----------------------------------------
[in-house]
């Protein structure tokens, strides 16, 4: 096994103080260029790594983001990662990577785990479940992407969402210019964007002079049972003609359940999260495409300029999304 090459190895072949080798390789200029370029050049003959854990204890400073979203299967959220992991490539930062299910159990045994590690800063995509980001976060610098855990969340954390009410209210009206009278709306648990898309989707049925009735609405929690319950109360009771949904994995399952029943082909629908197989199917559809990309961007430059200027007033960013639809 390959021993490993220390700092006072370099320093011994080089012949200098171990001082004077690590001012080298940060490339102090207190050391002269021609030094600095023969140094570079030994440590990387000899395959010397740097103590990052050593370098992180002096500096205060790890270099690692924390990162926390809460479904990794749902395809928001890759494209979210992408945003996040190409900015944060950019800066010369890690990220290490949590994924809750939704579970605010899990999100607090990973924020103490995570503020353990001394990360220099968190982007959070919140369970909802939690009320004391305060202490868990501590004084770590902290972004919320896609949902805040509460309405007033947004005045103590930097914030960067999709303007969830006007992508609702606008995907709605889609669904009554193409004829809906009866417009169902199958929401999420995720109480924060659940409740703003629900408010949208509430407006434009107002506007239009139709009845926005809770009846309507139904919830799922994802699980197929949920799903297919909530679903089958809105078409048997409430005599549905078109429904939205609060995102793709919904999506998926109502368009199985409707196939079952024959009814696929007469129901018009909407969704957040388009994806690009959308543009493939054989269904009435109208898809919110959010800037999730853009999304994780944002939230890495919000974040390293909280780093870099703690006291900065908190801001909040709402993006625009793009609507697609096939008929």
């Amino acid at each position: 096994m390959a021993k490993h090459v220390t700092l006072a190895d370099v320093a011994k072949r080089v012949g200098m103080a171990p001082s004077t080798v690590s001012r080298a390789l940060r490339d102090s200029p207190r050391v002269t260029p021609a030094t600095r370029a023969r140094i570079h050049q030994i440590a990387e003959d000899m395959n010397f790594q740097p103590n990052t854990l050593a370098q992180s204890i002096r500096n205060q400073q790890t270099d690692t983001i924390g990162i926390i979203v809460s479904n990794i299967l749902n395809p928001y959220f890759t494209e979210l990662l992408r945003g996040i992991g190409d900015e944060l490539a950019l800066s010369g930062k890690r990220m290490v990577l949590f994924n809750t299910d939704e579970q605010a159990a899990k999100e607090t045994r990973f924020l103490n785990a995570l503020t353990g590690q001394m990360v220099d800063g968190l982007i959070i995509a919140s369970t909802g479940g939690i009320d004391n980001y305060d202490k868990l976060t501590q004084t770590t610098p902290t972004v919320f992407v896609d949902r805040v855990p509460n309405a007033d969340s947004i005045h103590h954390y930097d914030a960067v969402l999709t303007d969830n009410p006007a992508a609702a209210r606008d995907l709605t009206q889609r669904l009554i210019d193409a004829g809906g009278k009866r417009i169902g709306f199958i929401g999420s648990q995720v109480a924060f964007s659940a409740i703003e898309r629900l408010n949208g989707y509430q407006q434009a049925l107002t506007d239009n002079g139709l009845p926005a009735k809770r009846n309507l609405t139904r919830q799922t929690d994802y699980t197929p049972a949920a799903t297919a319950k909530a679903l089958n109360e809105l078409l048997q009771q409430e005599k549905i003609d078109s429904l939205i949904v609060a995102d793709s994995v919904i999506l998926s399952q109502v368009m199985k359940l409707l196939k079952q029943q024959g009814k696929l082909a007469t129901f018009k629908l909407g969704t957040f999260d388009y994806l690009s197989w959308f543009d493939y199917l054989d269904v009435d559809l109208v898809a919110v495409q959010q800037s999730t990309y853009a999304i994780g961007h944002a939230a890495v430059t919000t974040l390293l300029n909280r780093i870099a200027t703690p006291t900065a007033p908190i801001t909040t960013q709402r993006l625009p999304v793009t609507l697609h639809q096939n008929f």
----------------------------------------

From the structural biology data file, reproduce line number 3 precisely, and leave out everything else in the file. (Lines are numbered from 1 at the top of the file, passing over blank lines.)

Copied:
């Amino acid at each position: 096994m390959a021993k490993h090459v220390t700092l006072a190895d370099v320093a011994k072949r080089v012949g200098m103080a171990p001082s004077t080798v690590s001012r080298a390789l940060r490339d102090s200029p207190r050391v002269t260029p021609a030094t600095r370029a023969r140094i570079h050049q030994i440590a990387e003959d000899m395959n010397f790594q740097p103590n990052t854990l050593a370098q992180s204890i002096r500096n205060q400073q790890t270099d690692t983001i924390g990162i926390i979203v809460s479904n990794i299967l749902n395809p928001y959220f890759t494209e979210l990662l992408r945003g996040i992991g190409d900015e944060l490539a950019l800066s010369g930062k890690r990220m290490v990577l949590f994924n809750t299910d939704e579970q605010a159990a899990k999100e607090t045994r990973f924020l103490n785990a995570l503020t353990g590690q001394m990360v220099d800063g968190l982007i959070i995509a919140s369970t909802g479940g939690i009320d004391n980001y305060d202490k868990l976060t501590q004084t770590t610098p902290t972004v919320f992407v896609d949902r805040v855990p509460n309405a007033d969340s947004i005045h103590h954390y930097d914030a960067v969402l999709t303007d969830n009410p006007a992508a609702a209210r606008d995907l709605t009206q889609r669904l009554i210019d193409a004829g809906g009278k009866r417009i169902g709306f199958i929401g999420s648990q995720v109480a924060f964007s659940a409740i703003e898309r629900l408010n949208g989707y509430q407006q434009a049925l107002t506007d239009n002079g139709l009845p926005a009735k809770r009846n309507l609405t139904r919830q799922t929690d994802y699980t197929p049972a949920a799903t297919a319950k909530a679903l089958n109360e809105l078409l048997q009771q409430e005599k549905i003609d078109s429904l939205i949904v609060a995102d793709s994995v919904i999506l998926s399952q109502v368009m199985k359940l409707l196939k079952q029943q024959g009814k696929l082909a007469t129901f018009k629908l909407g969704t957040f999260d388009y994806l690009s197989w959308f543009d493939y199917l054989d269904v009435d559809l109208v898809a919110v495409q959010q800037s999730t990309y853009a999304i994780g961007h944002a939230a890495v430059t919000t974040l390293l300029n909280r780093i870099a200027t703690p006291t900065a007033p908190i801001t909040t960013q709402r993006l625009p999304v793009t609507l697609h639809q096939n008929f």